Anarchist FAQ/Why do anarchists oppose the current system?/2.6
B.2.6 Can the state be an independent power within society?
Yes it can. Given the power of the state machine, it would be hard to believe that it could always be simply a tool for the economically dominant minority in a society. Given its structure and powers, it can use them to further its own interests. Indeed, in some circumstances it can be the ruling class itself.
However, in normal times the state is, as we discussed in section B.2.1, a tool of the capitalist class. This, it must be stressed, does not mean that they always see "eye to eye." Top politicians, for example, are part of the ruling elite, but they are in competition with other parts of it. In addition, different sectors of the capitalist class are competing against each other for profits, political influence, privileges, etc. The bourgeoisie, argued Malatesta, "are always at war among themselves . . . Thus the games of the swings, the manoeuvres, the concessions and withdrawals, the attempts to find allies among the people against the conservatives, and among the conservatives against the people."  This means that different sections of the ruling class will cluster around different parties, depending on their interests, and these parties will seek to gain power to further those interests. This may bring them into conflict with other sections of the capitalist class. The state is the means by which these conflicts can be resolved.
Given that the role of the state is to ensure the best conditions for capital as a whole, this means that, when necessary, it can and does work against the interests of certain parts of the capitalist class. To carry out this function the state needs to be above individual capitalists or companies. This is what can give the state the appearance of being a neutral social institution and can fool people into thinking that it represents the interests of society as a whole. Yet this sometime neutrality with regards to individual capitalist companies exists only as an expression of its role as an instrument of capital in general. Moreover, without the tax money from successful businesses the state would be weakened and so the state is in competition with capitalists for the surplus value produced by the working class. Hence the anti-state rhetoric of big business which can fool those unaware of the hand-in-glove nature of modern capitalism to the state.
As Chomsky notes:
"There has always been a kind of love-hate relationship between business interests and the capitalist state. On the one hand, business wants a powerful state to regulate disorderly markets, provide services and subsidies to business, enhance and protect access to foreign markets and resources, and so on. On the other hand, business does not want a powerful competitor, in particular, one that might respond to different interests, popular interests, and conduct policies with a redistributive effect, with regard to income or power."
As such, the state is often in conflict with sections of the capitalist class, just as sections of that class use the state to advance their own interests within the general framework of protecting the capitalist system (i.e. the interests of the ruling class as a class). The state's role is to resolve such disputes within that class peacefully. Under modern capitalism, this is usually done via the "democratic" process (within which we get the chance of picking the representatives of the elite who will oppress us least).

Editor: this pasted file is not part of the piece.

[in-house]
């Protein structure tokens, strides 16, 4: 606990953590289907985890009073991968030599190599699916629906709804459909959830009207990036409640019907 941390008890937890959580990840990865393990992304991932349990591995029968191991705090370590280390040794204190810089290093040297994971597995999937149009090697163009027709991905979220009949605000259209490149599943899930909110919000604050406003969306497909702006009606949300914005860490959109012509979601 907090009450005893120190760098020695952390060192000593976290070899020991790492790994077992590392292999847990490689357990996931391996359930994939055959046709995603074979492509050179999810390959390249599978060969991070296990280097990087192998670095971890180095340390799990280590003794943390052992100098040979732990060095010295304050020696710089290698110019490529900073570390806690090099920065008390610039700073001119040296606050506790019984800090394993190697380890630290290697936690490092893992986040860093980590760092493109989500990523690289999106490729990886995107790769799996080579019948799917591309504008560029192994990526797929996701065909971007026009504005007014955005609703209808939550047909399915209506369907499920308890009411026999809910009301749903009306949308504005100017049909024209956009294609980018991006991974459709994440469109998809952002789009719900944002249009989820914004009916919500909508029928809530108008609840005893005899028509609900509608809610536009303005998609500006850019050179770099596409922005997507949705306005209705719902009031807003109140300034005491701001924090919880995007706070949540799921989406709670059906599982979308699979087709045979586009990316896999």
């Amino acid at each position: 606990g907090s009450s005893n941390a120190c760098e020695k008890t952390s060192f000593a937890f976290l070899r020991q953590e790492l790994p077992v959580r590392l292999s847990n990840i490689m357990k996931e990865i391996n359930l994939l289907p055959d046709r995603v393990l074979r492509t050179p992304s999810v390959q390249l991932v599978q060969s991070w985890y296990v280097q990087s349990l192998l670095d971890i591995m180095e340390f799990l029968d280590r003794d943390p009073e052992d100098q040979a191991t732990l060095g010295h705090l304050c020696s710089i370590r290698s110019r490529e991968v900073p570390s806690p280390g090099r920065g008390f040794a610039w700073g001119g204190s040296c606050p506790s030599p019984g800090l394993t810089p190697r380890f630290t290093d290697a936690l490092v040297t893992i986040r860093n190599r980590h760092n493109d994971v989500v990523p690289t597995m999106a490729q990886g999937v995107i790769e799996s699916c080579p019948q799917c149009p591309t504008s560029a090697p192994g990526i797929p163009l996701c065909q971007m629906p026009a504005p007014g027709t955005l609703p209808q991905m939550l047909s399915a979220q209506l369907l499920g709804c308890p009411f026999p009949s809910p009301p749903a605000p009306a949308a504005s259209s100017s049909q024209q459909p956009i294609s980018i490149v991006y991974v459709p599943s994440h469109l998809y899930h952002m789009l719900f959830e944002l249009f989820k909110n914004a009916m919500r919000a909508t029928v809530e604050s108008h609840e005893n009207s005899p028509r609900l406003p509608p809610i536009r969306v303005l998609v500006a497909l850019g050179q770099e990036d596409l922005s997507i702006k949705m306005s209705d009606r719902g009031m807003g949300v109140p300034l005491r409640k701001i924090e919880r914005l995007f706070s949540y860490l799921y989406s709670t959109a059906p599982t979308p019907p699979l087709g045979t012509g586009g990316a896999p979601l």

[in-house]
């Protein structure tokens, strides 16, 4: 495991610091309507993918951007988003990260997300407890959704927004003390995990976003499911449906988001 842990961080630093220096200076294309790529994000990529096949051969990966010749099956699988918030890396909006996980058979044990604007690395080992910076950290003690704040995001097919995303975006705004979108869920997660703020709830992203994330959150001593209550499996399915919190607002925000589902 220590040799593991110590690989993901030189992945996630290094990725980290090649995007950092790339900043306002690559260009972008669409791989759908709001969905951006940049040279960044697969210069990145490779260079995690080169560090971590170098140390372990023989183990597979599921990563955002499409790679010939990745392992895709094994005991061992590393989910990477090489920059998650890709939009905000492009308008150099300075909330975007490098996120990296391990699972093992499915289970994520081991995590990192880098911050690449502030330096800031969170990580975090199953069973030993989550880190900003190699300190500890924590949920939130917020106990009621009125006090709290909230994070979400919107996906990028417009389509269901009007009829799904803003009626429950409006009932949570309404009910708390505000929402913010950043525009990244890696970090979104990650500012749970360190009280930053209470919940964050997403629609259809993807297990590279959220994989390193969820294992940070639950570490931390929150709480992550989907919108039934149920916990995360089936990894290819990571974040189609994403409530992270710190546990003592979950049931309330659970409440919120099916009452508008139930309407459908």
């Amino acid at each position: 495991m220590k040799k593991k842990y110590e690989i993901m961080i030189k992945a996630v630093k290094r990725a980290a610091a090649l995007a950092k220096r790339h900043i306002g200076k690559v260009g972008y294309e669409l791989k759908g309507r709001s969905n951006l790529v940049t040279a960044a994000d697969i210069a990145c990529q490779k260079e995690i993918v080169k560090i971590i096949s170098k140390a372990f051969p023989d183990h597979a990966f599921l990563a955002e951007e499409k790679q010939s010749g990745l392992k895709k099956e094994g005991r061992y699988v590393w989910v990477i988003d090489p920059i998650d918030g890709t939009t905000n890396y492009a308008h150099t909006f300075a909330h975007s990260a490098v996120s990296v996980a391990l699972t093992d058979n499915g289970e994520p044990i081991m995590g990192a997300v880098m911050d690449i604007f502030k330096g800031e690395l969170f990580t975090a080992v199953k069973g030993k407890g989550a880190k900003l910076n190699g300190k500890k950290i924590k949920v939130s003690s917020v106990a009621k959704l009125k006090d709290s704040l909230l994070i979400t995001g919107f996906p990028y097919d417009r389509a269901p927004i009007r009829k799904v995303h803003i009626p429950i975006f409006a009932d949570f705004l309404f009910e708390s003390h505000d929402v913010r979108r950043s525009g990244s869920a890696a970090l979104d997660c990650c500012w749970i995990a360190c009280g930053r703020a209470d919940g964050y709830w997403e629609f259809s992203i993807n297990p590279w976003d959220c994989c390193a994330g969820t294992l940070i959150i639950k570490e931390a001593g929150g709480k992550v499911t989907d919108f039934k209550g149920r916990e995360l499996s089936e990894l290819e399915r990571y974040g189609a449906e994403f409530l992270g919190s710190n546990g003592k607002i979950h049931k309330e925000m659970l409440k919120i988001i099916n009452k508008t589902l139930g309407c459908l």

Such conflicts sometimes give the impression of the state being a "neutral" body, but this is an illusion—it exists to defend class power and privilege—but exactly which class it defends can change. While recognising that the state protects the power and position of the economically dominant class within a society anarchists also argue that the state has, due to its hierarchical nature, interests of its own. Thus it cannot be considered as simply the tool of the economically dominant class in society. States have their own dynamics, due to their structure, which generate their own classes and class interests and privileges (and which allows them to escape from the control of the economic ruling class and pursue their own interests, to a greater or lesser degree). As Malatesta put it "the government, though springing from the bourgeoisie and its servant and protector, tends, as with every servant and every protector, to achieve its own emancipation and to dominate whoever it protects." 
Thus, even in a class system like capitalism, the state can act independently of the ruling elite and, potentially, act against their interests. As part of its role is to mediate between individual capitalists/corporations, it needs sufficient power to tame them and this requires the state to have some independence from the class whose interests it, in general, defends. And such independence can be used to further its own interests, even to the detriment of the capitalist class, if the circumstances allow. If the capitalist class is weak or divided then the state can be in a position to exercise its autonomy vis-à-vis the economically dominant elite, using against the capitalists as a whole the tools it usually applies to them individually to further its own interests and powers.
This means that the state it not just "the guardian of capital" for it "has a vitality of its own and constitutes . . . a veritable social class apart from other classes . . . ; and this class has its own particular parasitical and usurious interests, in conflict with those of the rest of the collectivity which the State itself claims to represent . . . The State, being the depository of society's greatest physical and material force, has too much power in its hands to resign itself to being no more than the capitalists' guard dog."